The concentrated is then transferred into a 250mlseparation funnel and 20ml of (CH3CH2)2O is added to the extract and shaken vigorously. The aqueous is recovered while the (CH3CH2)20 layer is discarded and the purification process is repeated 60ml of N-C4H9OH is added and combined n-C4H9OH extracts is washed twice with 10ml of 5% NaCl. The remaining solution is then heated in a water bath and after evaporation: the samples are dried in the oven to a constant weight. e) Flavonoids: 10g of plant sample is repeatedly extracted with 100ml of 80% aqueous methanol at room temperature. The whole solution is then filtered through filter paper and the filtrate is later on transferred into a water bath and solution is evaporated into dryness. The sample is then weighed until a constant weight.

RESULTS AND DISCUSSION RESULTS The Table 1 is the results on the quantitative analysis of phytochemical constituents of three medicinal plants. Plants Tannins Phlobatannins Saponins Flavonoids Terpenoids A. indica + + + + H. + + + + rosasinensis I. cylindrica + + + + Plants A. indica H. rosasinensis I. cylindrica Cardiac glycosides + + Alkaloids + + + Phenol + + + Steroid -

+ = The presence of phytochemical constituents, - =The absence of phytochemical constituents:Table two: QUANTITATIVE ANALYSIS OF PHYTOCHEMICAL CONSTITUENT (%) Plants Alkaloids Tannins Saponins Flavonoids Phenols A. indica 0.52 9.00 1.99 0.62 0.04 H. 0.51 8.40 1.80 0.38 0.600 rosasinensis I. cylindrica 0.42 9.20 1.30 0.32 0.050 DISCUSSION For the qualitative analysis results, below is the discussion. The research work that was carried out on the three medicinal plants shows that phytochemical constituents are present in which it was summarized in Table 1. It shows that tannins, saponins, flavonoids, terpenoid and alkaloid, phenol were present in all the three plants. But phlobatannins were found to be absent in the three plants. Cardiac glycosides were present in A. indica and I. cylindrica and found to be absent in H. rosasinensis. QUANTITATIVE ANALYSIS OF PHYTOCHEMICAL CONSTITUENTS The above results show in the table reveal the five (5) major groups phytochemicals constituents the medicinal plantsre shown in the Table 2. A. indica and H. rosasinensis have the highest yield of alkaloid which is 0.5g in which I. Cylindrica has the lower yield of alkaloid which is 0.4g. But A. Indica and I. cylindrica showed from the result to have highest yield of Tannins which is 9.00g. Moreover A. indica, H. rosasinensis, and T. cylindrica have been founded to have similar yielded of saponins which are 1.99, 1.80 and 1.30 percentages respectively.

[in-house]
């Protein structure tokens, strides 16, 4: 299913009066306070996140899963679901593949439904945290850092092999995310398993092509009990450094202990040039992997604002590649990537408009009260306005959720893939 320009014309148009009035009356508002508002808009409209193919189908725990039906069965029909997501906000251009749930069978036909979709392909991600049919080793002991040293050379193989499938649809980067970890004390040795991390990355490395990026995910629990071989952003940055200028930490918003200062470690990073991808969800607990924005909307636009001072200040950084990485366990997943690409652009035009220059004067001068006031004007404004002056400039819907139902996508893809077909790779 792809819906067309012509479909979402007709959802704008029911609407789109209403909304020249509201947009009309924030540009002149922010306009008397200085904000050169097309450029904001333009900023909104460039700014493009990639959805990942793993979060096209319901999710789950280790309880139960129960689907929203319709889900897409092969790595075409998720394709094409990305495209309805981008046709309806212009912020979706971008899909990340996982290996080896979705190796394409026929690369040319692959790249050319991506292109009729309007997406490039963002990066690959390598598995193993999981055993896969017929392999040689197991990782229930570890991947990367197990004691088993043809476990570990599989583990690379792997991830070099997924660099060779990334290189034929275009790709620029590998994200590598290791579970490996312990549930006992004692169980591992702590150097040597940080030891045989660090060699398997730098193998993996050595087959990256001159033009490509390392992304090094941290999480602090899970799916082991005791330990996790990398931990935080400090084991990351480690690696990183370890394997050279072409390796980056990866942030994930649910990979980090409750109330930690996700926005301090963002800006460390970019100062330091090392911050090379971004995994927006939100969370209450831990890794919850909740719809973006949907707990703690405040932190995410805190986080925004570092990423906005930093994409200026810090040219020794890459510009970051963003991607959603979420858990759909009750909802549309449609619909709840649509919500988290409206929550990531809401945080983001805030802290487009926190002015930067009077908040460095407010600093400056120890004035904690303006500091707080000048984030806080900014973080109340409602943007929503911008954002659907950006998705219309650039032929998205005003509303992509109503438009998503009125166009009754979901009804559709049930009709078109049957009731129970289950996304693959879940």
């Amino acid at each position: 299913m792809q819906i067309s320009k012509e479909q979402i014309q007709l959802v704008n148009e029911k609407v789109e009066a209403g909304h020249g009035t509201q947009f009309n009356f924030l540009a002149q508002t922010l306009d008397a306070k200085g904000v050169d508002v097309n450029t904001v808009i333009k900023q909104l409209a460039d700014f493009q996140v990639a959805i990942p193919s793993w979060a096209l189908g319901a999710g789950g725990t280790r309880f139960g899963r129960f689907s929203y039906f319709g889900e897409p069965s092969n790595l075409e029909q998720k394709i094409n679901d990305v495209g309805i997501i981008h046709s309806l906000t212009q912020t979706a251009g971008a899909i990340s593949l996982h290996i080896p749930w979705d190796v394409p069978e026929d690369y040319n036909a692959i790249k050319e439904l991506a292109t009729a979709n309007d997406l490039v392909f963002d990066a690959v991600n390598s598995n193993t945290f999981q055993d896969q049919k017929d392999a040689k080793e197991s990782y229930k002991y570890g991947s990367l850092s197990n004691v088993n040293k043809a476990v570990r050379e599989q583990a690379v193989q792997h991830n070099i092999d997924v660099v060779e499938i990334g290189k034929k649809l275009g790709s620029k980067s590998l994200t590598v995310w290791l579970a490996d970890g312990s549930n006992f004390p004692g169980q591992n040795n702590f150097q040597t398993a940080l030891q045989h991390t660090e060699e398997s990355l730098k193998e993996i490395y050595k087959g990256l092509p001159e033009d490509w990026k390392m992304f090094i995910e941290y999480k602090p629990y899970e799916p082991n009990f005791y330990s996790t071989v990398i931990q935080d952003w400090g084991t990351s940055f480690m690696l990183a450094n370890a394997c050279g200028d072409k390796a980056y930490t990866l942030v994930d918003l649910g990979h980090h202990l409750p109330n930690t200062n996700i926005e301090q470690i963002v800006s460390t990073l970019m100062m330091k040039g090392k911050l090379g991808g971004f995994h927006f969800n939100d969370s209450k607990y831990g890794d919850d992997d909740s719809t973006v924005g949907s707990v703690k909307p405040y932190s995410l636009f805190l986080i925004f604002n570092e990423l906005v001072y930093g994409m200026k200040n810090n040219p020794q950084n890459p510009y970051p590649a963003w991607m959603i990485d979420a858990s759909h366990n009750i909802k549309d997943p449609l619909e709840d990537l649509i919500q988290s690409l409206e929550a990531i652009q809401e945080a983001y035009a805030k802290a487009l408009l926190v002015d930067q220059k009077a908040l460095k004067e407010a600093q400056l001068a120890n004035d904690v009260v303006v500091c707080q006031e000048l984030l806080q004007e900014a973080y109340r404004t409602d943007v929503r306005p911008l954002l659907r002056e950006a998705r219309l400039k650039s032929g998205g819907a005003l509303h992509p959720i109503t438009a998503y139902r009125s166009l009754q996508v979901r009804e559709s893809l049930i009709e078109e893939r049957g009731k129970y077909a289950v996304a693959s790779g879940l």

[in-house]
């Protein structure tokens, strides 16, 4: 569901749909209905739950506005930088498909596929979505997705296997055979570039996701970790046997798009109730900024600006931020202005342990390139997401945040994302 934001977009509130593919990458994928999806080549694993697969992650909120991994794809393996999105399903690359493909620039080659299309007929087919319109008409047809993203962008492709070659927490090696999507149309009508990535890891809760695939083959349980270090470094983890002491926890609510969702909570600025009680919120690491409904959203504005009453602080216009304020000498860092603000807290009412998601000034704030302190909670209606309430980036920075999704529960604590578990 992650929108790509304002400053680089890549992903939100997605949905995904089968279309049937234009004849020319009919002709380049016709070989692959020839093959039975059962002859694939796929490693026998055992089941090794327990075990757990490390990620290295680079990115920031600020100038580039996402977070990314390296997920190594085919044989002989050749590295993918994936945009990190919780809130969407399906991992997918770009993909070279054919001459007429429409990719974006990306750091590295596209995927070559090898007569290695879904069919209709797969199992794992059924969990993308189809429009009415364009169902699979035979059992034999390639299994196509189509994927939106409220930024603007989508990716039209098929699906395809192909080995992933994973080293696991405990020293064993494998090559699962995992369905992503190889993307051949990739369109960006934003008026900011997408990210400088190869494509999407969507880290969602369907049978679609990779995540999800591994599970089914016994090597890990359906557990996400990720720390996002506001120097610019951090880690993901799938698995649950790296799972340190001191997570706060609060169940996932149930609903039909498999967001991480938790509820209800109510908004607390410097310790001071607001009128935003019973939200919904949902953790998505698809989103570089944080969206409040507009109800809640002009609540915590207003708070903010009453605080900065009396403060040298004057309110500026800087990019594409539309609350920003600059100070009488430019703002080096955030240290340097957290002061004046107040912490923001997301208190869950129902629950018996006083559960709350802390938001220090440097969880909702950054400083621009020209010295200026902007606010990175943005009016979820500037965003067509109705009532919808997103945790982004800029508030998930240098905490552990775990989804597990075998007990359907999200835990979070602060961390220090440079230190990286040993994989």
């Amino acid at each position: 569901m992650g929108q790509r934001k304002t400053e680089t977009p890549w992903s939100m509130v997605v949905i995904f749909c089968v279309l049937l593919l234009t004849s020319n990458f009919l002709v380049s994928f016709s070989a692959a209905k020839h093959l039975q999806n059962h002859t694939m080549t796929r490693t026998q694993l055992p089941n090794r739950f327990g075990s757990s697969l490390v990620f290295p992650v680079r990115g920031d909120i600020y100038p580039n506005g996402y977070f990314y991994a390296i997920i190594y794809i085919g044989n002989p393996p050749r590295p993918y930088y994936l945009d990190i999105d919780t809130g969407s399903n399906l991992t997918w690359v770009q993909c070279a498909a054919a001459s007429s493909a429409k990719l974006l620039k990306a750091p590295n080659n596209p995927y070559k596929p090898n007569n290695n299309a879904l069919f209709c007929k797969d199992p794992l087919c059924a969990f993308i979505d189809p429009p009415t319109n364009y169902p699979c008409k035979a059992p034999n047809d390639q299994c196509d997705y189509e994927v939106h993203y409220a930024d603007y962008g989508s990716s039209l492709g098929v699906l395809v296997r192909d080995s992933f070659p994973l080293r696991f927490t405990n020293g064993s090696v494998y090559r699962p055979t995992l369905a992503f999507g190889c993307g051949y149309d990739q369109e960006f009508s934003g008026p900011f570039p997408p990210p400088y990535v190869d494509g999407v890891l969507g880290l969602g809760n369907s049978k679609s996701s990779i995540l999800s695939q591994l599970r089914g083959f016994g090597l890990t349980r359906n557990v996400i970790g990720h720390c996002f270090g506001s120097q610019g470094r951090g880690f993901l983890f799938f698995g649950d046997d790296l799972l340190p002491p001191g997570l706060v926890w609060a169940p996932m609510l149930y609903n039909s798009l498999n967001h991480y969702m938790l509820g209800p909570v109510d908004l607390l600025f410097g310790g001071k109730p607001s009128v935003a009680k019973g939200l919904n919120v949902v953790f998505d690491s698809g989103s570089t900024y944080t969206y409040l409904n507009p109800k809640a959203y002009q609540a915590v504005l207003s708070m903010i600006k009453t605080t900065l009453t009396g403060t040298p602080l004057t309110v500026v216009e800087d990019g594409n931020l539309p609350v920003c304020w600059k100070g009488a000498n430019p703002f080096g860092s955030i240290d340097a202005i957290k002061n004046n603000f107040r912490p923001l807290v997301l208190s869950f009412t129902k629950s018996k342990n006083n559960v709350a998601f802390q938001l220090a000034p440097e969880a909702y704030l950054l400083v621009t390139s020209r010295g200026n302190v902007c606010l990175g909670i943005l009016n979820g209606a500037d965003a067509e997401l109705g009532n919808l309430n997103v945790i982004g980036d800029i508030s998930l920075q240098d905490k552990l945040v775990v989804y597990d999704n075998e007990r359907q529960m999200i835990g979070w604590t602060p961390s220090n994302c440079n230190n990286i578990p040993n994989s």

K. E. Ayeni and Yahaya S,A: Continental J. Pharmaceutical Sciences 4: 47 - 50, 2010

A. indica has the highest yield of flavonoids which is 0.62% followed by H. rosasinensis which is 0.38% and I. cylindrica is found to have the least amount of flavonoid which is 0.32%. Finally H. rosasnensis has the highest yield of phenols quantity and followed by A. indica and I. cylindrica which are in similar or the same range. CONCLUSION This research work has revealed further potentials of these three plants in the area of pharmacology as potential source of useful drugs. T his study therefore has provided some biochemical basis for ethno pharmacological uses of these plants in the treatment and prevention of various diseases and disorders. RECOMMENDATION Since the results of the phytochemical screening have shown that the extract of the three samples contain alkaloids, tannin, saponin, phlobatannin, terpenoid, flavonoid, cardiac glycoside and phenol. Therefore I recommend that these extracts should be used in the production of drugs in the area of pharmaceutical or pharmacology for the treatment of intestinal track, diarrhea, headache, skin disease and it should be used as a source of pesticide and insecticide, also herbicide in the agricultural area so as to improve the yield of crops and reduce pests, weeds and other organism which are competing with man. REFERENCES Akinpelu, D. A. and Onakoya, T.M. (2006). Antimicrobial activities of medicinal plant used in folk lore remedies in south-western. Afri. J. Biotechnol, 5:1078-1081. Akinmoladun A. C., Ibukun E.O., Afor E., Obuotor, E.M. and Farombi E.O. (2007). Phytochemical constituent and antioxidant activity of extract from the leaves of Ocimum gratissimum. Sciences Research Essay 2: 163 166. Okwu, D. E. and Josiah, C. (2006), Evaluation of the chemical composition of two Nigerian Medicinal plants Afri. J. Biotechnol. 5(4): 357-361. Oluronke, Taiwo ( ) Department of Applied Oral Science, Faculty of Denstistry, Dalhousie, University, Canada B3H315. A research article on antibacterial activities of extracts from Nigeria medicinal plants. Akenova, M.E. and Attackrah, A.N. (1986) Control of spear grass (imperata cylindrical {L} Bearuv in an alley cropping fallow. Nitrogen –fixing Tree research reports 4; 24-28. Amon, (1996) Imperats management for small holder an extensionists guide to rational imperata management for small holders. Received for Publication: 07/09/2010 Accepted for Publication: 19/10/2010 Corresponding Author K. E. Ayeni Science Technology Department Federal Polytechnic, P.M.B 420, Offa